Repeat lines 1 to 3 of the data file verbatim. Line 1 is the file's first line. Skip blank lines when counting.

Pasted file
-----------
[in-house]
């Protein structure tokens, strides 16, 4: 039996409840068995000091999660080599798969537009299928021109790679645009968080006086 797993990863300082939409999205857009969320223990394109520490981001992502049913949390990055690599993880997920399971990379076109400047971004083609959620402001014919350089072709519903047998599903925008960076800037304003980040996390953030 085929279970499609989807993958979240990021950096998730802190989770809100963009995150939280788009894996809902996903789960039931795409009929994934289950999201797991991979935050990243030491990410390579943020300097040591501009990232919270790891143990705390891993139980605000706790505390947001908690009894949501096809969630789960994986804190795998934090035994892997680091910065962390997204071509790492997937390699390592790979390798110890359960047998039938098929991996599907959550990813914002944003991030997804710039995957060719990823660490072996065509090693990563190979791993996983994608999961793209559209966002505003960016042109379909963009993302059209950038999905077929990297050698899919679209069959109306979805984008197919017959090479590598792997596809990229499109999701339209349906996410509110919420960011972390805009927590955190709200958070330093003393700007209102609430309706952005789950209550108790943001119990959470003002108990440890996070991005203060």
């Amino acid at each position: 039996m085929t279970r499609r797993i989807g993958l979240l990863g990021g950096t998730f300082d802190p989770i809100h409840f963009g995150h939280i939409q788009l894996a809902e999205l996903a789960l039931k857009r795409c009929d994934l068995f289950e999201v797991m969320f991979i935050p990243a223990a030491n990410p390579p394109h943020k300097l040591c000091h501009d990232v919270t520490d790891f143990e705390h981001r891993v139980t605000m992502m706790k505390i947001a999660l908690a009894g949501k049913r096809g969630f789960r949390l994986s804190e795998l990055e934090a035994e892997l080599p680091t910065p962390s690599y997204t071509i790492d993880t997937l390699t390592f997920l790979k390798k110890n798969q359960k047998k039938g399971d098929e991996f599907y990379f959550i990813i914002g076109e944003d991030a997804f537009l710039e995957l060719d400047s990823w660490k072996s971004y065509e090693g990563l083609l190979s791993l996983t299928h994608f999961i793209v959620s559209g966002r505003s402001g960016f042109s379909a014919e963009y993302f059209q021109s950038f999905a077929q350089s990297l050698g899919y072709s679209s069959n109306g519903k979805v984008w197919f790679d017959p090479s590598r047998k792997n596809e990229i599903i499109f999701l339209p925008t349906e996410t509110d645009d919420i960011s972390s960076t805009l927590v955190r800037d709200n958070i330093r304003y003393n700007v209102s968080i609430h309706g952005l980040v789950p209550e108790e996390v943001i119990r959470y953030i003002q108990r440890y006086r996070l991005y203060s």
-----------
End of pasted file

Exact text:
[in-house]
């Protein structure tokens, strides 16, 4: 039996409840068995000091999660080599798969537009299928021109790679645009968080006086 797993990863300082939409999205857009969320223990394109520490981001992502049913949390990055690599993880997920399971990379076109400047971004083609959620402001014919350089072709519903047998599903925008960076800037304003980040996390953030 085929279970499609989807993958979240990021950096998730802190989770809100963009995150939280788009894996809902996903789960039931795409009929994934289950999201797991991979935050990243030491990410390579943020300097040591501009990232919270790891143990705390891993139980605000706790505390947001908690009894949501096809969630789960994986804190795998934090035994892997680091910065962390997204071509790492997937390699390592790979390798110890359960047998039938098929991996599907959550990813914002944003991030997804710039995957060719990823660490072996065509090693990563190979791993996983994608999961793209559209966002505003960016042109379909963009993302059209950038999905077929990297050698899919679209069959109306979805984008197919017959090479590598792997596809990229499109999701339209349906996410509110919420960011972390805009927590955190709200958070330093003393700007209102609430309706952005789950209550108790943001119990959470003002108990440890996070991005203060």
């Amino acid at each position: 039996m085929t279970r499609r797993i989807g993958l979240l990863g990021g950096t998730f300082d802190p989770i809100h409840f963009g995150h939280i939409q788009l894996a809902e999205l996903a789960l039931k857009r795409c009929d994934l068995f289950e999201v797991m969320f991979i935050p990243a223990a030491n990410p390579p394109h943020k300097l040591c000091h501009d990232v919270t520490d790891f143990e705390h981001r891993v139980t605000m992502m706790k505390i947001a999660l908690a009894g949501k049913r096809g969630f789960r949390l994986s804190e795998l990055e934090a035994e892997l080599p680091t910065p962390s690599y997204t071509i790492d993880t997937l390699t390592f997920l790979k390798k110890n798969q359960k047998k039938g399971d098929e991996f599907y990379f959550i990813i914002g076109e944003d991030a997804f537009l710039e995957l060719d400047s990823w660490k072996s971004y065509e090693g990563l083609l190979s791993l996983t299928h994608f999961i793209v959620s559209g966002r505003s402001g960016f042109s379909a014919e963009y993302f059209q021109s950038f999905a077929q350089s990297l050698g899919y072709s679209s069959n109306g519903k979805v984008w197919f790679d017959p090479s590598r047998k792997n596809e990229i599903i499109f999701l339209p925008t349906e996410t509110d645009d919420i960011s972390s960076t805009l927590v955190r800037d709200n958070i330093r304003y003393n700007v209102s968080i609430h309706g952005l980040v789950p209550e108790e996390v943001i119990r959470y953030i003002q108990r440890y006086r996070l991005y203060s």